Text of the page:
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    Commentary on Auditing High-Uncertainty Fair Value...
    research summary posted October 16, 2015 by Jennifer M Mueller-Phillips, tagged 09.0 Auditor Judgment, 09.01 Audit Scope and Materiality Judgments, 09.06 Adequacy of Disclosure 
    Commentary on Auditing High-Uncertainty Fair Value Estimates.
    Practical Implications:

    PCAOB Chairman James Doty recently announced plans to convene a task force on audits of fair value measurements, as well as plans to change the auditor’s report to provide more useful, relevant, and timely information to users of public company financial statements. The authors hope their commentary is helpful to standard-setters’ deliberations, and the authors believe it should be useful to auditing scholars, both as a supplemental reading in auditing courses and a source of ideas to help guide future research designs on auditor and user judgment and decision making for high uncertainty FVA estimates.


    Bell, T. B., and J. B. Griffin. 2012. Commentary on Auditing High-Uncertainty Fair Value Estimates. Auditing: A Journal of Practice & Theory 31 (1): 147-155.

    disclosure, fair value estimate, inherent measurement uncertainty, materiality
    Purpose of the Study:

    Debate over the relevance and reliability of fair value accounting (FVA) dates back at least seven decades, as evidenced by excerpts presented above from MacNeal’s 1939 accounting classic, Truth in Accounting. In recent years, accounting and auditing standard-setters in the U.S. and abroad have issued a number of authoritative pronouncements that, collectively, indicate institutional embracement of FVA. However, today’s business transactions, terms of contractual arrangements, and structures of financial instruments and other assets and liabilities are more varied and complex. Against this backdrop, continuing controversy over the usefulness and verifiability of high-uncertainty fair value estimates centers primarily on estimates and associated disclosures pertaining to assets and liabilities that are not traded in active markets, i.e., estimates involving the use of Level 2 and Level 3 inputs in the FASB’s fair value hierarchy in Fair Value Measurement.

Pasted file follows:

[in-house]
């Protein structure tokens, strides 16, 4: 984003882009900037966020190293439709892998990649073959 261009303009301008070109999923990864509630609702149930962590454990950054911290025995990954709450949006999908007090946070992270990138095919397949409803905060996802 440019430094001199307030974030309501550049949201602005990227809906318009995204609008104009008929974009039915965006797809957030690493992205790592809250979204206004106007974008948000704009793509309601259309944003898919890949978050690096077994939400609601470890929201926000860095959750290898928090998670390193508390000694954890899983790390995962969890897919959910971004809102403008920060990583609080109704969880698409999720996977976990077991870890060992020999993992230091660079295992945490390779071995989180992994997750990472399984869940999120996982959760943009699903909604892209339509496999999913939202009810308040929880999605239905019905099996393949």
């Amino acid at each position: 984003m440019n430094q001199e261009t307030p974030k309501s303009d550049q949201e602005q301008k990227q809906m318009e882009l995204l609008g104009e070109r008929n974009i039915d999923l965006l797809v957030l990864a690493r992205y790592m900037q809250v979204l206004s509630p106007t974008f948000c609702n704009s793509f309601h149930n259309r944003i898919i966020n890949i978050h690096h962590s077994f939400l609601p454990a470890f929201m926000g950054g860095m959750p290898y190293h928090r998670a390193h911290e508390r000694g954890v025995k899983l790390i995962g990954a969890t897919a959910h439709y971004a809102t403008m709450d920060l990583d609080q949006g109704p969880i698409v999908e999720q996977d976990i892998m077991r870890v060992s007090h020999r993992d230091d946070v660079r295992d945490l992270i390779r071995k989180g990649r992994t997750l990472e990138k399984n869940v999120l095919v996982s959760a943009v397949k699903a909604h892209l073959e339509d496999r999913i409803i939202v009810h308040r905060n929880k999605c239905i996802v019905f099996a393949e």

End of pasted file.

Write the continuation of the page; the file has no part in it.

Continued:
This commentary addresses challenges faced by standard-setters, preparers, users, and auditors pertaining to high-uncertainty fair value estimates. The authors briefly describe the financial reporting environment and the difficulty of obtaining reasonable assurance for fair value estimates with high levels of inherent measurement uncertainty. They then discuss some characteristics of an effective accountability framework for fair value accounting.

    Design/Method/ Approach:

    This article is a commentary.


    The authors discuss interdependencies between FVA disclosures and auditing attributes, within the context of an accountability framework for FVA, and propose a combination of changes to these institutional features whose joint effects should (1) improve transparency to users of the inherent (i.e., irreducible) level of measurement uncertainty in high-uncertainty FVA estimates and disclosures, (2) enhance the value to users of the audit of such estimates and disclosures, and (3) help standard-setters improve the clarity of related auditing standards.

    The authors propose additional disclosures on management’s estimation processes, assumptions, and historical estimation accuracy that they believe provide the best avenues for improving the verifiability of decision-useful information on inherent measurement uncertainty. Also, the authors suggest a modified audit report conveying that only negative assurance has been obtained for high-uncertainty FVA estimates, reasons why, and an overview of the procedures performed by the auditor, which should provide a more faithful representation of the true nature and extent of assurance provided to users.

    Auditor Judgment
    Adequacy of Disclosure, Audit Scope & Materiality Judgements